David-Kahne-Issue-No27DAVID KAHNE

A studio maestro shares the secrets to some of his timeless collaborations 

By Michael Gallant

“Somebody once asked George Bernard Shaw what a great play was,” says David Kahne. “He said that it’s when you go to the theater, and you know what’s going to happen—but when it does, you’re still surprised. That’s a great description of a single as well. You can hear it over and over again, but it still gets you every time.” Kahne laughs and leans back in his chair at Manhattan’s Avatar Studios, a formidable wall of Retro Instruments, Shadow Hills, Dangerous Music, and other high-end analog gear to his right. The veteran producer has built a career capturing similar elusive magic for artists like Paul McCartney, Kelly Clarkson, the Strokes, Regina Spektor, Sublime, the Bangles, Renée Fleming and Tony Bennett. It was Bennett’s 1995 MTV Unplugged smash comeback album that earned Kahne a Grammy Award for Album of the Year. He has also produced songs for movies like Vanilla Sky and The Beach. And he served as vice president of A&R for Columbia Records and filled a similar role at Warner Bros.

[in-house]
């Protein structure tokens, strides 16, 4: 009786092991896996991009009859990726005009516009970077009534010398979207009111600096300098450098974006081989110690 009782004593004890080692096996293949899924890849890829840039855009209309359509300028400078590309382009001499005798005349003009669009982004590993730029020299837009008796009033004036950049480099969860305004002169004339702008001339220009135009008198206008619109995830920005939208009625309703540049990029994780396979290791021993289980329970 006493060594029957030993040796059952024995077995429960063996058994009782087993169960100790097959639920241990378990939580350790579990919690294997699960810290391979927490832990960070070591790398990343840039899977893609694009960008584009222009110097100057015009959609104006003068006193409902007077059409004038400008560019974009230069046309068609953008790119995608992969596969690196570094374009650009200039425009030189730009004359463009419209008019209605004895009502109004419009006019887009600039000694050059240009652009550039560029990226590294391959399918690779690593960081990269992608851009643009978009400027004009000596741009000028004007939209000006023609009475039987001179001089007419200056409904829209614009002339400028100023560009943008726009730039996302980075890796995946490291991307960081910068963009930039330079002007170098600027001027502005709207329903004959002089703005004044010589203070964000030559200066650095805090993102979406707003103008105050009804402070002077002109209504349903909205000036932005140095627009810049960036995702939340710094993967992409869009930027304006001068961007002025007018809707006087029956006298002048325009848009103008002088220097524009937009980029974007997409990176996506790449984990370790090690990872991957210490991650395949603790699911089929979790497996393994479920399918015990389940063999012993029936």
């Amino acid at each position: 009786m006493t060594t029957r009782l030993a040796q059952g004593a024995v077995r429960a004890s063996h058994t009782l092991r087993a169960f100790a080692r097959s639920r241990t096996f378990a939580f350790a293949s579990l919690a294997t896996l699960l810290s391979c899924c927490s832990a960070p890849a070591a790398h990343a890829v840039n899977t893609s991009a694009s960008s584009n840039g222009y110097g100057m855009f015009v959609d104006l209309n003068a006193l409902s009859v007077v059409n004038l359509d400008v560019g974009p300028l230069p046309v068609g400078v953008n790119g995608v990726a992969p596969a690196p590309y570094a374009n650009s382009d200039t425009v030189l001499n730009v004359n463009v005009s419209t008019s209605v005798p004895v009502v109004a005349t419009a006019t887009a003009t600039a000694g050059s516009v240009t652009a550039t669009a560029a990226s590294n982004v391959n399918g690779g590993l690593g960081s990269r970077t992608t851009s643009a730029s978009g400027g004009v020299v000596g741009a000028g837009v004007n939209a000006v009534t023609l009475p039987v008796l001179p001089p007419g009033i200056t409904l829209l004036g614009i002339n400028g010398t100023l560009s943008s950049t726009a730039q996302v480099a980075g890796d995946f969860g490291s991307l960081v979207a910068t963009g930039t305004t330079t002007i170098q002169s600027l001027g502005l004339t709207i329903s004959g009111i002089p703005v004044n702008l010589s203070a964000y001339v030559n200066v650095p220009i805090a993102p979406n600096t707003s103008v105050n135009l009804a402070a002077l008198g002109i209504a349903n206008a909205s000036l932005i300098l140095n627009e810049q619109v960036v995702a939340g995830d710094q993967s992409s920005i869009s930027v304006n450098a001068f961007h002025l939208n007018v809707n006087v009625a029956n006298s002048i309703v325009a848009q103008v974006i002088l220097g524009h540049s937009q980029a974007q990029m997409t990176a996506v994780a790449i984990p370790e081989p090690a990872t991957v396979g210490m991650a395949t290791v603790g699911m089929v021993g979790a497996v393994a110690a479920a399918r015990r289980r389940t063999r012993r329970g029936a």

Born into a military family, Kahne moved around the country as a child. In high school he discovered his love for creating music, landing a record deal after college. “I was signed to Capitol Records and hated the music I made,” he says. “I heard one of my songs on the radio and thought I wasn’t good enough. I decided I’d be a producer, because I didn’t like the producers I’d worked with. They seemed slack.”

In the late 1970s, Kahne took a job answering phones at Wally Heider Studios in San Francisco, a gig that offered valuable recording studio access that allowed him to hone his chops as a producer and engineer. “The first time I recorded drums, I picked mics by what they looked like,” he says, laughing. Kahne was a quick study and soon was producing for “seemingly every band in San Francisco,” earning credits with acts including the Bangles, Romeo Void and Translator. Decades later, Kahne’s impressive resume speaks volumes. He shared with us some of his hit-making secrets.

What attracted you to music?